Increase Your Productivity with Time Blocking + A Free 12 Week Planner

Reading time: 4 minutes.
“You can never lose time and get it back again. You can’t spend time and go earn more of it. You can’t buy it, rent it or borrow it.”
-Kevin Kruse


7 am. The alarm goes off, you roll out of bed.

You decide to check your email – a cool article takes you someone’s website.

After reading the post, in the sidebar, you notice they are running a contest on Facebook. It looks interesting enough, so you click through.

Buuut since you’re here, you might as well check your current notifications and your activity feed.

It won’t take long. Pinky swear.

You need to write an article for your own website… ah, you can do that after breakfast. Back to Facebook.

You post a couple of ‘Happy birthday’ messages and check out a funny cat video – they get you every time!

The next video looks hilarious, you’ll just watch that too … it’s only 2 minutes long.

Somehow you end up on YouTube – oh crap. It’s like a never-ending black hole. How did you get here anyways?

You’ve now magically moved into monkey videos (when did that happen?).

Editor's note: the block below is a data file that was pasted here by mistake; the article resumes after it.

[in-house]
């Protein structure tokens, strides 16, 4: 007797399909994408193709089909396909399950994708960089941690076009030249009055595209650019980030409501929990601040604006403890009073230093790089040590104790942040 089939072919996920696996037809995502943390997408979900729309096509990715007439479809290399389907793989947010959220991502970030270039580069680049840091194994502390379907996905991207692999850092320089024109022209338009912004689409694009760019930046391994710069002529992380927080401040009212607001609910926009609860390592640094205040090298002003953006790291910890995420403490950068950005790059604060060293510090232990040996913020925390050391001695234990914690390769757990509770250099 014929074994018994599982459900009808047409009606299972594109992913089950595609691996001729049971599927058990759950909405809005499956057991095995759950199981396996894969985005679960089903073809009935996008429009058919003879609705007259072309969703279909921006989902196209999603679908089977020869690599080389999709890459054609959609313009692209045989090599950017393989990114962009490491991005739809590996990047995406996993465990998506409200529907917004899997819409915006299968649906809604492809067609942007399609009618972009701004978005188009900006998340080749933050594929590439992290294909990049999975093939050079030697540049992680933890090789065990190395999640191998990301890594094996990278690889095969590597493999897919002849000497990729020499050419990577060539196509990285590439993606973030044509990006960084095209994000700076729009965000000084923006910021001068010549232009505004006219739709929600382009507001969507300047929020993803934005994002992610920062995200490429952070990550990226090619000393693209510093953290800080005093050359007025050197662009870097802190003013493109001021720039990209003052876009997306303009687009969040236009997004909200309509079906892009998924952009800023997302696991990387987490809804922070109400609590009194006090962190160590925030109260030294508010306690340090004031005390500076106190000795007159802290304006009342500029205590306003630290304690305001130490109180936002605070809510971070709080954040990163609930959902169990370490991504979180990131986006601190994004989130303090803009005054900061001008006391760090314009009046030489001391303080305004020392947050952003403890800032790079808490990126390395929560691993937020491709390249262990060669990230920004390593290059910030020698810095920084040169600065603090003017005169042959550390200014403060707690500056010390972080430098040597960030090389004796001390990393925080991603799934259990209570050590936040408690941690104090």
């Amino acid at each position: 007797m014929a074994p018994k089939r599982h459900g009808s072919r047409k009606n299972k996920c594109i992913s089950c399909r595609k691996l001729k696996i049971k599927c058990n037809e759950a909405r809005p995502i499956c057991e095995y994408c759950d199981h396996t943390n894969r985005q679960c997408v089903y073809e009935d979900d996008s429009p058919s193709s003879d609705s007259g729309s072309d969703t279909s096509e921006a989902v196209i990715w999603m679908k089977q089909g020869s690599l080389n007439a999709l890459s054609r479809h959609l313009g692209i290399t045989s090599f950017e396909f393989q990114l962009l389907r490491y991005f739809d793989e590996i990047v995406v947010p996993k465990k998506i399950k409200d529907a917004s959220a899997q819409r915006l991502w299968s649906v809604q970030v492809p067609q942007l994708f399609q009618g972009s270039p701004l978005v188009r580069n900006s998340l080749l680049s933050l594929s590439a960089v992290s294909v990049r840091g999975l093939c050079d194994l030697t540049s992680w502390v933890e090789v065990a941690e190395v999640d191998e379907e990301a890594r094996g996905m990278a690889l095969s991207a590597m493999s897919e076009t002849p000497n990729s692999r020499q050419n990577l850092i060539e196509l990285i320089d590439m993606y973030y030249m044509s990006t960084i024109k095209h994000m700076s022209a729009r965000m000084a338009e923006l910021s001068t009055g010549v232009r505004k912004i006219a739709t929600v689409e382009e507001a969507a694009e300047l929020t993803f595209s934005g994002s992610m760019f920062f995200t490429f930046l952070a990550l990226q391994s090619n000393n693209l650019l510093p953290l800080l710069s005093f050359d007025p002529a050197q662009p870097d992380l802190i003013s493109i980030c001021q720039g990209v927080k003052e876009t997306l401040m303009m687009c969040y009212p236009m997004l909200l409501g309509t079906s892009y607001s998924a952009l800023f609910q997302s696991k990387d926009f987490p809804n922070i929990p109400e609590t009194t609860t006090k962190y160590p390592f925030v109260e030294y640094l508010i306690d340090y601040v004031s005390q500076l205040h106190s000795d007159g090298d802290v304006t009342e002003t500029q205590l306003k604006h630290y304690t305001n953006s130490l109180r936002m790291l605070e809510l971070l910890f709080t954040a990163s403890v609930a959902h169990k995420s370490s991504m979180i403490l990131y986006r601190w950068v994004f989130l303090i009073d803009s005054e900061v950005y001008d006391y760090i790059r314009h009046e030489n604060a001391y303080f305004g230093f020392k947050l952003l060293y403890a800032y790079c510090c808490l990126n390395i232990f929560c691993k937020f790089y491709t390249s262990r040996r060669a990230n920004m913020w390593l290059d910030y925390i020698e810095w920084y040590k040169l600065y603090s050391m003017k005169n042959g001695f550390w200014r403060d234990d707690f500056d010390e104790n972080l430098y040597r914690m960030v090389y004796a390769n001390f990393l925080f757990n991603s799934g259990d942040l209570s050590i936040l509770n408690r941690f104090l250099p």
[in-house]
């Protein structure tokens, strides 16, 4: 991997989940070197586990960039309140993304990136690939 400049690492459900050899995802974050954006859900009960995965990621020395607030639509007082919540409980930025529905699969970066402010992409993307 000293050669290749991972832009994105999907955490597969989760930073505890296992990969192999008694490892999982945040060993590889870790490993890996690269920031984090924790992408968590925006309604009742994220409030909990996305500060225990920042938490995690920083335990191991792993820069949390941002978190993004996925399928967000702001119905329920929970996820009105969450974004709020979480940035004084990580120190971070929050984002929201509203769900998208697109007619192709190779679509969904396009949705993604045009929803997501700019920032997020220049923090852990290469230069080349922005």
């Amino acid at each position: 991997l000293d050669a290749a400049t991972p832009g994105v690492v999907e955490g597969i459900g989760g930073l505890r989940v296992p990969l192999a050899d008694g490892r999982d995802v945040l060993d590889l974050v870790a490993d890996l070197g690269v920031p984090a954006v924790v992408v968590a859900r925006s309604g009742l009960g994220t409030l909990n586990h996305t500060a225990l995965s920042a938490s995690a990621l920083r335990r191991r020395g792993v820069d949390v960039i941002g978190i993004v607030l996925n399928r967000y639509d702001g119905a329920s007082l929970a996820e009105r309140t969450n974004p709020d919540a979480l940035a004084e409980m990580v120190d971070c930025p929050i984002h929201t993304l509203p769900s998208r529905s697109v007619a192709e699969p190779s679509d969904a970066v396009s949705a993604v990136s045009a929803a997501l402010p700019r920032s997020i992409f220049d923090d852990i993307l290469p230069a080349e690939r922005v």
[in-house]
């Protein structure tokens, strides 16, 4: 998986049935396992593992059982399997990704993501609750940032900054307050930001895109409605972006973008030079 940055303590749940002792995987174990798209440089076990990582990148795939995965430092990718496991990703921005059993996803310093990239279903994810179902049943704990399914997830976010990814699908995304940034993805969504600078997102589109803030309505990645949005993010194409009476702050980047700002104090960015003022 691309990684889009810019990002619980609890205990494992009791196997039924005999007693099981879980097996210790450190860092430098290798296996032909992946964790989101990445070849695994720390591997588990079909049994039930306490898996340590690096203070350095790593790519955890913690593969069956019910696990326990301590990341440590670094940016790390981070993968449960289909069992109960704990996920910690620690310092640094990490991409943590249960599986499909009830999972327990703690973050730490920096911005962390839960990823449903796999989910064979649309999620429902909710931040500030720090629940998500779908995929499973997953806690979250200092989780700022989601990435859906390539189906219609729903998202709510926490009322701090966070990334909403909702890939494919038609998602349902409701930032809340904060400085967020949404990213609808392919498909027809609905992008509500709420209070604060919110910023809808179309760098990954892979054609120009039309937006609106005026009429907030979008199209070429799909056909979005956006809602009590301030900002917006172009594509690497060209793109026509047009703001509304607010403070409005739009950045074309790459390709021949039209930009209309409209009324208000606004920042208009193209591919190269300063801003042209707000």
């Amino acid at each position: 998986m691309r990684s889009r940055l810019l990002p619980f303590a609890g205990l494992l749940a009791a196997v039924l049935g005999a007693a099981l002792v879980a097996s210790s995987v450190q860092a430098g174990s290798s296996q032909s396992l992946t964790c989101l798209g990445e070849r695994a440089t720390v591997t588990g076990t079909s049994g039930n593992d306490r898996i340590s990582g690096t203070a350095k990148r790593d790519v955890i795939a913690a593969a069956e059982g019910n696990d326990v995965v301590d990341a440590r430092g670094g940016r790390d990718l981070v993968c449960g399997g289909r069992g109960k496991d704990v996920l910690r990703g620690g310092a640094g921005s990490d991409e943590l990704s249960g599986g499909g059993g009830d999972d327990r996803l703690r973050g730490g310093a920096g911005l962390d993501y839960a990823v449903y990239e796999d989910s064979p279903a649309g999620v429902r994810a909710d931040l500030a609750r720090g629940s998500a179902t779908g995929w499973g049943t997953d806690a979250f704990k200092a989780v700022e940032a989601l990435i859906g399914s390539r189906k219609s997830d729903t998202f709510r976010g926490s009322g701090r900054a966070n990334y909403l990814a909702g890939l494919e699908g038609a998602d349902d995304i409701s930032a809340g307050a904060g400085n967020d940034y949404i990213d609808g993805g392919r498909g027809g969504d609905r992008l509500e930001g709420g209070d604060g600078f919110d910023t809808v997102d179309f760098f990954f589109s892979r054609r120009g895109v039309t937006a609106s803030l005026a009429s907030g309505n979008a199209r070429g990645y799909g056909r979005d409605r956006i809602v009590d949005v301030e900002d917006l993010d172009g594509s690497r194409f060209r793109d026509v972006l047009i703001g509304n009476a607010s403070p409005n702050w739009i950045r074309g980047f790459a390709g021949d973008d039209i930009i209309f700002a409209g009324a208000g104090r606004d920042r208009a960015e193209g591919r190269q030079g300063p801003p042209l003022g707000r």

With no end in site, you scrape together the last of your willpower to TURN IT OFF!

Well, that was easy. Now for breakfast. 9:30 am? No way!

You’ve wasted 2.5 hours doing absolutely nothing.

Sound familiar? It happens.

It happens to most of us.

It’s happened to me more times than I can count.

In order to get out of this loop of unproductivity, you have to know how to stop it before it happens.

Until I stumbled upon a better way to manage my time, this was pretty much the norm on a weekly basis.

I’m gonna tell you the strategy I use to manage my time now, and I know a lot of successful people that subscribe to this method as well.


What exactly is time blocking?

I’m sure you’ve heard of the Pomodoro Technique for productivity, right?

You basically set a timer  for 25 minutes, concentrate on your task at hand while blocking out all interruptions and then you take a 5-minute break.

Of course, you could adjust the work/break sequence to times that work better for you (like 35/5 or 40/10, etc.), but the idea is to work with a purpose for an uninterrupted amount of time.

Well, this kind of follows along those same lines.

Plan your time blocks. Do the work. Rinse and repeat.

In his book, 15 Secrets Successful People Know About Time Management, Kevin Kruse wrote about time management strategies that many entrepreneurs, students, authors, stay-at-home parents, etc. use to stay productive.